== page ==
Wednesday, May 17, 2006


One summer night in 1992, I sat atop a set of monkey bars in Fritz Park with two friends from high school, suffering the Texas heat, and discussing the plight of the world, the nature of the unmeasurable universe, and the embroidery of our own lives on the fabric of this culture. It was, without question, the type of conversation that is only possible in those liminal years of high school and college when you stand independently at the doorstep of maturity and the bevy of responsibilities that you could never imagine as a child. The conversation swirled all night through cigarette smoke, swilled coffee, gasoline fumes in a ’72 Super Beetle, and the crisp of French fries and grilled cheese sandwiches at the local Denny’s. It was 6 AM before any of us had realized it and long before such a conversation could ever near its completion. By the time I made it home, I curled up on the sofa, closing my eyes just long enough to see my ride to work come strolling through the door wondering why I hadn’t been outside waiting.

Years later, one of those friends works somewhere near LA on an artificial life project. Perhaps one of these days, his work might add a few data points toward answering the age-old question of what, precisely, life is. The last I heard, the other friend was studying Divinity at a Baptist school somewhere. He’d been through a life I can only imagine. He’d started—simply enough—as a college student in the Midwest intent on studying poetry. He lasted perhaps a year and a half before returning home to stay in a two-bedroom apartment with his little brother and his mother. I can’t honestly say why he didn’t return, but I do know that the requisite reading of Foucault and Derrida didn’t help his mindset and that he would later end up homeless in California, kept a few days in a Mexican jail, and eventually, back home again drawing a disability check from Social Security.

During Christmastime of my Freshman year, before he became someone I’d fear, we hung out a bit. He gave me the classical guitar that had brought him the visions of Bob Marley-like stardom that kept him from attending classes sometimes. We went to a rave where breakfast was served, and more, we talked about poetry. For a few months he’d been working feverishly on his own epic poem. I think, by then, he was fed up with the rigmarole of writing programs and had become unfettered from the expectations of peers, family, and professors. Instead, his sole criterion for quality was that his little brother—who was about 11—liked the poem. Indeed, his epic poem was to be a science fiction tale of piracy across the galaxy.

Even now, years later, as I sit here contemplating my own failed epics and the fictionalizations that continuously creep into my own poetry, I wonder what kind of poem that might have been. I suspect, occasionally, that I would have adored it, that it would have been a raw blend of Beat poetry and Samuel Delaney that was designed for kids who like fart jokes. Sometimes, of course, I think that such an enterprise is doomed to failure. Most of the time, I just hope he’s ok.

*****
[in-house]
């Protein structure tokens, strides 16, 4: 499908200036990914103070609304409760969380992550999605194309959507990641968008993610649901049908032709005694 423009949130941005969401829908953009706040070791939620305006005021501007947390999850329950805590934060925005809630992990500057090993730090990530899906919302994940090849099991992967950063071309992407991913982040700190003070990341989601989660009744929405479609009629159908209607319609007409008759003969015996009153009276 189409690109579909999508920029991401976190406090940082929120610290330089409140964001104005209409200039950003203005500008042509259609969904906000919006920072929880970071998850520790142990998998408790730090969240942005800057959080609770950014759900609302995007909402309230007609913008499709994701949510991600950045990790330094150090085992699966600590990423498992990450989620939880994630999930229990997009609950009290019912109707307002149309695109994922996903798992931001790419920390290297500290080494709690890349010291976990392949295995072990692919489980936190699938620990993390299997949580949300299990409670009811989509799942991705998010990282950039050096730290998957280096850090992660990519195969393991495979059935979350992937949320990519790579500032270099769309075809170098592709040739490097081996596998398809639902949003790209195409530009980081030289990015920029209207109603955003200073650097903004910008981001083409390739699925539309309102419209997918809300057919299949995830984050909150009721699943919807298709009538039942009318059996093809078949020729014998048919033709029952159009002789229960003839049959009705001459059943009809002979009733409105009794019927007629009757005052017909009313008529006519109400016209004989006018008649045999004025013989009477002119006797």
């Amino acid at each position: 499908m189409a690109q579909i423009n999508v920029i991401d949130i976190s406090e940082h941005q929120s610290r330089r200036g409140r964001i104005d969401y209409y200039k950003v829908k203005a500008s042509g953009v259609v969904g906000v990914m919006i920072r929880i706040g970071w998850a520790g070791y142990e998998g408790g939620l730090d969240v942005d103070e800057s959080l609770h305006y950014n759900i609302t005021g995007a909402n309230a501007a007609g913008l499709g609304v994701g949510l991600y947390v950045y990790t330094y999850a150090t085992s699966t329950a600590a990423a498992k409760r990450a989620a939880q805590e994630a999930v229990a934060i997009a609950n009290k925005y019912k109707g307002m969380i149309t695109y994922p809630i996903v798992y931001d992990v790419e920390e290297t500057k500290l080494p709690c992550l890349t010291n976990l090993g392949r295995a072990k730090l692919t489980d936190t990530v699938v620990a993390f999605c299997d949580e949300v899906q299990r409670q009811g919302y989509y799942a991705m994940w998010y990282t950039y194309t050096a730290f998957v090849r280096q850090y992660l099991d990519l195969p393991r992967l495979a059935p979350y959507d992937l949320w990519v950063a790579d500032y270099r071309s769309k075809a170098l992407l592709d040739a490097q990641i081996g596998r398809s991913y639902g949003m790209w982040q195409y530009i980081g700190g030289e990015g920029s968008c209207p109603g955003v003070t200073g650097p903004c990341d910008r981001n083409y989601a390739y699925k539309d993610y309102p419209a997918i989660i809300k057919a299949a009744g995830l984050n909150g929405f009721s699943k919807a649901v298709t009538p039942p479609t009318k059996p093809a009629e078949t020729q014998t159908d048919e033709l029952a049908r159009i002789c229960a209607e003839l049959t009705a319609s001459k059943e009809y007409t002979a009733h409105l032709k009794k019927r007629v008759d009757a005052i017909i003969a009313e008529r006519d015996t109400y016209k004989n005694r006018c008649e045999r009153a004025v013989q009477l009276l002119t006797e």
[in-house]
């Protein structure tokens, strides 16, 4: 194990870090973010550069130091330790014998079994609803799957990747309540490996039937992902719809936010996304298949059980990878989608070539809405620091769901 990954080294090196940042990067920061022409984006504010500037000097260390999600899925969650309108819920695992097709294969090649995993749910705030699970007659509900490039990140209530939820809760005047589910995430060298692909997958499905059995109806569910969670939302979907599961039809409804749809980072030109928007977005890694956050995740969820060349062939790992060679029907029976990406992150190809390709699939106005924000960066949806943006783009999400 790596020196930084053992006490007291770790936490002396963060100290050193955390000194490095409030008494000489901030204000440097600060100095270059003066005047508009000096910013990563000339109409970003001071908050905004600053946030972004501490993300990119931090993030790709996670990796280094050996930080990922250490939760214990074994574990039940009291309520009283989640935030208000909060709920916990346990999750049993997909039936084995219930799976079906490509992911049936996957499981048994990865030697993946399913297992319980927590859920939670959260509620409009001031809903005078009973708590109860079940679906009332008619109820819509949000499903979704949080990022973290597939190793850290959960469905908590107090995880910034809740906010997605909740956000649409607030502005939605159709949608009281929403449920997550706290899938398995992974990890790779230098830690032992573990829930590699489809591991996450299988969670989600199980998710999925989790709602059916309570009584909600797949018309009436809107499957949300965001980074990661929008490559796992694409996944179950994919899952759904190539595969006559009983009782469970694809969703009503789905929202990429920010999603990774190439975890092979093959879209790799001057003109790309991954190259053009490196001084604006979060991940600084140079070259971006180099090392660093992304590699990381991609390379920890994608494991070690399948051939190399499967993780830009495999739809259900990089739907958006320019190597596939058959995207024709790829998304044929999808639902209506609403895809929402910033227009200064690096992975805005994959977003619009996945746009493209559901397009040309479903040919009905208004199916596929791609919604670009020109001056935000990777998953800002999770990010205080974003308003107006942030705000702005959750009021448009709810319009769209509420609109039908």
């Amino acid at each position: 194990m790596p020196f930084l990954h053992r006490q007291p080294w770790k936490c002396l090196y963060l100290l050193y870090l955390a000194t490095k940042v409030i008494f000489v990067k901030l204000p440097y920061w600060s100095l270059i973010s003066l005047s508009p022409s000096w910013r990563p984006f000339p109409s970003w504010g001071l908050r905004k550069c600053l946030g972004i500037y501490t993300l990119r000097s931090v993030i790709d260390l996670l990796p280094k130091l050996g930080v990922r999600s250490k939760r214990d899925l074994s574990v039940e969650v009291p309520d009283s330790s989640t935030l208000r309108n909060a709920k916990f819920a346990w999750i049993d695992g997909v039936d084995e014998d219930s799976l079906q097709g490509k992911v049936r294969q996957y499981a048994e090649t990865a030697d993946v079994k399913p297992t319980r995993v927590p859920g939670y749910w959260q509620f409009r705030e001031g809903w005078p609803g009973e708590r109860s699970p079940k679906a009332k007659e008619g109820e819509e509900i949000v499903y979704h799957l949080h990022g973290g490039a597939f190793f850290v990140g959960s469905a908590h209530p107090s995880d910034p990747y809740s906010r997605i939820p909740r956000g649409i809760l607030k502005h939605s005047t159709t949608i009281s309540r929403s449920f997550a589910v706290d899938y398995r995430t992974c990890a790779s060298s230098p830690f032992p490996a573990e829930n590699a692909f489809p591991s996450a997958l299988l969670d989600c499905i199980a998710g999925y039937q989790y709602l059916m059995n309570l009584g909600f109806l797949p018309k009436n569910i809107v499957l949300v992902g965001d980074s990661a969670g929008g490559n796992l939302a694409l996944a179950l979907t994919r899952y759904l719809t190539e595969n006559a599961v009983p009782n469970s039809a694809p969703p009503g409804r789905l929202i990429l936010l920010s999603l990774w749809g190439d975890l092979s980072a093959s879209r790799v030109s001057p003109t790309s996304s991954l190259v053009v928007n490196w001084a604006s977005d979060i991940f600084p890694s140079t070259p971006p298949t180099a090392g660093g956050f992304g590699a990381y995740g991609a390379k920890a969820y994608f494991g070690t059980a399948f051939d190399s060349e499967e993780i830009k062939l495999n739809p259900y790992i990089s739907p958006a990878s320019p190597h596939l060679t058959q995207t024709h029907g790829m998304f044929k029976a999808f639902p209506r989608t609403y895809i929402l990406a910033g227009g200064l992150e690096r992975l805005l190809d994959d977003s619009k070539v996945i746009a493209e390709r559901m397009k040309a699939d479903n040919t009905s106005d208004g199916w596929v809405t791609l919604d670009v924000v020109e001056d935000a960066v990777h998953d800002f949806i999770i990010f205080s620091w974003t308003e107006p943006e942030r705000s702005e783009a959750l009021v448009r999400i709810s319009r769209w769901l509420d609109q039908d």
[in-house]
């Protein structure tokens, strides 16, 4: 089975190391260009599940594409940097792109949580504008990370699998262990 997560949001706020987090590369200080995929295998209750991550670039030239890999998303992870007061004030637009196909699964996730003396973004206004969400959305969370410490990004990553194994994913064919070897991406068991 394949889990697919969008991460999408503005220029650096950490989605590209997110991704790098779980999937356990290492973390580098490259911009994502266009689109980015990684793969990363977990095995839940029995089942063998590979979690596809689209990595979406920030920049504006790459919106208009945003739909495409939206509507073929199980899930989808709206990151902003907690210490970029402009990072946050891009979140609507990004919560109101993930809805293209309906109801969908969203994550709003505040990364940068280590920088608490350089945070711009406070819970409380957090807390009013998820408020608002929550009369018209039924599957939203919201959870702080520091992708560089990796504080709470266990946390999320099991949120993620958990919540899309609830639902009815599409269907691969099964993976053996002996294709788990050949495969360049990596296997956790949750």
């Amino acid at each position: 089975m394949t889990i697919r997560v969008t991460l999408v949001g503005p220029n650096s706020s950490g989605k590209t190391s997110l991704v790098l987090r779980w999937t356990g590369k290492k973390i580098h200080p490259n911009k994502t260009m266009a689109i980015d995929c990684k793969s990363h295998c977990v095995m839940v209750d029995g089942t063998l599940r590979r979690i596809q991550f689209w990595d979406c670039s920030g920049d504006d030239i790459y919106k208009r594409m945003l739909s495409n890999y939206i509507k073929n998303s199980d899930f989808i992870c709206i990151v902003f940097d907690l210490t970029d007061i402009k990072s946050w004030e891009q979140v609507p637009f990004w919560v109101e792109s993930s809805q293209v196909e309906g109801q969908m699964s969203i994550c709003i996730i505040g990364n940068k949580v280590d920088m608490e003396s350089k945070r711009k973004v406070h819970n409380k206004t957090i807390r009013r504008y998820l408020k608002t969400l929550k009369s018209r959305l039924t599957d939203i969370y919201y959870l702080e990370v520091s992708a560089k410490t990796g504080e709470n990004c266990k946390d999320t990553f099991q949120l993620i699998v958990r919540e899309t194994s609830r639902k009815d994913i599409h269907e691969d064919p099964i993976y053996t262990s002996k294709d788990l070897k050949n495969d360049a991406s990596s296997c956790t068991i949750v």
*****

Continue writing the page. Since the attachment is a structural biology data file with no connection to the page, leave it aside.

In graduate school, I focused solely and utterly on writing. Even though I was only 22 and should probably have been enjoying much more of Miami’s night life, I spent most of my time writing poems. What an absurd luxury.

So, after a difficult first semester, when I felt myself cracking at times, and found difficulty separating any moment of my existence from my writing, I had, to my mind, almost completed a draft of my thesis. Even as I sat in literature classes that were ladled with theory, I could not help but try to apply endless permutations of postmodern thought to my writing. If your life ever allows stress-induced paranoia to trickle in through the cracks of your own self-image, such a self-reflexive postmodern exercise is deeply uncomfortable. I came within inches of losing my fellowship simply because I didn’t turn in a paper.

When my adviser returned that handful of poems to me, I did not find any of the praise I naively expected. Instead, I found that my ideas weren’t cohesive and that my ambition was desultory at best. In fact, after reading through two or three poems, he found the effort pointless and stopped critiquing those I’d handed him. Yet, even as he questioned my use of German intermixed with my poems and the fragmented polyphony that I’d gleaned from Eliot and Bakhtin, my adviser did notice the ambition inherent in my work. In fact, a few weeks later, he handed me a damning review of Jorie Graham’s Errancy, which admired the courage to ask the ontological questions posed throughout the volume, but damned its difficulty.

I, of course, revised those poems by simplifying their structures and cutting huge portions that may have been too prosaic or, in a few instances, I simply abandoned those poems. In retrospect, I don’t think anyone—with the possible exception of Ezra Pound—could have taught me how to write the poems I wanted to write, and now, I wonder why I wanted to write such poems. And although I think I could write such poems now, most of them seem pointless to me.

It’s ironic, I suppose, but 14 years later, I’ve realized what my friend in high school already knew: poetry need not be difficult to be ambitious. I still haven’t learned to tame my ambitions. I still want—although I seldom admit it—to write poems that are not merely good. I want to write important poems that outlive me. And every once in a while, I think I know how.


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